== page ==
Facebook: Is it a value play yet?
Cory is a member of The Motley Fool Blog Network -- entries represent the personal opinion of the blogger and are not formally edited.
It has been one of the most highly publicized IPO’s of my short lifetime, but so far the IPO of social media giant Facebook (NASDAQ: FB) has been anything but exciting for investors. One might initially describe it as a roller coaster ride – with all the media coverage and exposure over the past months – but unfortunately even roller coasters come back up after they go down. As of this morning, Facebook was trading just above $19/share, down 50% relative to its IPO price of $38. So the question then becomes, does Facebook become a value play, and if so, when?
Let’s look at the numbers first. As stated, Facebook costs almost half of what it did on May 18. Ceteris Paribus, this would be a good first indicator for a value play. However, once we get beyond the low price point, things begin to look a lot shakier. Facebook’s current price to earnings ratio (P/E) is 45.10 (according to fool.com) compared to an industry-wide average of 22. Compare this with tech giants Apple (NASDAQ: AAPL) and Microsoft (NASDAQ: MSFT) with ratios of 15.59 and 15.28 respectively. In and of itself, the incredibly high P/E should come with a giant red siren to investors looking into Facebook.
Let’s continue the comparison to Apple and Microsoft, as they are the benchmarks for success in the tech industry. What do these two companies do? Well they do a lot of things, but their revenue streams are a lot more straightforward than that of Facebook. Facebook’s revenue stream is much less diversified, deriving the majority of its revenue from advertising and Zynga. And most of the discussion over the past 6 months has been that Facebook’s advertising just doesn’t work. As one fool previously wrote, “If the ad-targeters knew what they were doing, they'd be putting pictures of Burnett's Gin and Game of Thrones all over my homepage.” The fine folks at Reuters tend to agree.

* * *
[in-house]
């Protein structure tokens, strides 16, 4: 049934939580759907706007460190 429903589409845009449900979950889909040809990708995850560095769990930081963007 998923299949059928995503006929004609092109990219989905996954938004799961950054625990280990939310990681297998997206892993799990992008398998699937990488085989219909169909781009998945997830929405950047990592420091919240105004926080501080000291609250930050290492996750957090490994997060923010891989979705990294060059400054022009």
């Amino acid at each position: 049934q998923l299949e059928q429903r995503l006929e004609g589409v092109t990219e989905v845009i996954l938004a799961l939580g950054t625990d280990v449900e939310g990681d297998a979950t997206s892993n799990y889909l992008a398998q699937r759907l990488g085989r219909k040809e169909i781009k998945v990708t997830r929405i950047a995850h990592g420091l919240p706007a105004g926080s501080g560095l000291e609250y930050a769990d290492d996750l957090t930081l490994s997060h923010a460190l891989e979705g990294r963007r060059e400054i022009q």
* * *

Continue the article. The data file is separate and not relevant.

Overall market sentiment is not good for Facebook right now, plain and simple. On one side of the ball you have analysts apologizing for how badly they missed the mark on Zynga earnings, and on the other side you have Peter Thiel pulling out over 20 million shares of Facebook stock. An SEC filing shows that Thiel sold about 20 million shares on August 16th, at the end of the first “lockup period” for some of Facebook’s earlier investors. Yes, these things are bad, but I think that it is going to get worse. You have another lockup period expiring in November, with over 1 billion shares eligible to hit the market. If they do, expect the stock to perform as it did on Thursday (down roughly 6% when the NASDAQ rose 1%).
In 2011, 85% of Facebook’s revenue was derived from advertising revenue (Zynga accounted for the other 15%). In my opinion, this, paired with the increasing mobilization of Facebook could spell disaster. Facebook is seeing a growth in mobile users, while desktop users are flat (down in the US), and over 100 million users are mobile only. Facebook said it best in their 10Q filing for Q2 2012: “If users increasingly access Facebook mobile products as a substitute for access through personal computers, and if we are unable to successfully implement monetization strategies for our mobile users, or if we incur excessive expenses in this effort, our financial performance and ability to grow revenue would be negatively affected.”
So there you have it boys and girls, the good (not much of it), the bad, and the ugly. Is Facebook a buy now? NO. Could it be one day? Maybe. What would I have to see for that to happen? A number of factors would have to change. The PE would need to come out of the stratosphere, I would need to see a tangible revenue stream (no Facebook, don’t buy RIMM), and I’d like to not see everyone jumping ship left and right. Oh and don’t forget that I probably wouldn’t even consider it without a price point in the low-mid teens.
Cory Jez has no positions in the stocks mentioned above. The Motley Fool owns shares of Apple, Facebook, and Microsoft. Motley Fool newsletter services recommend Apple and Facebook. Try any of our Foolish newsletter services free for 30 days. We Fools may not all hold the same opinions, but we all believe that considering a diverse range of insights makes us better investors. The Motley Fool has a disclosure policy.If you have questions about this post or the Fool’s blog network, click here for information.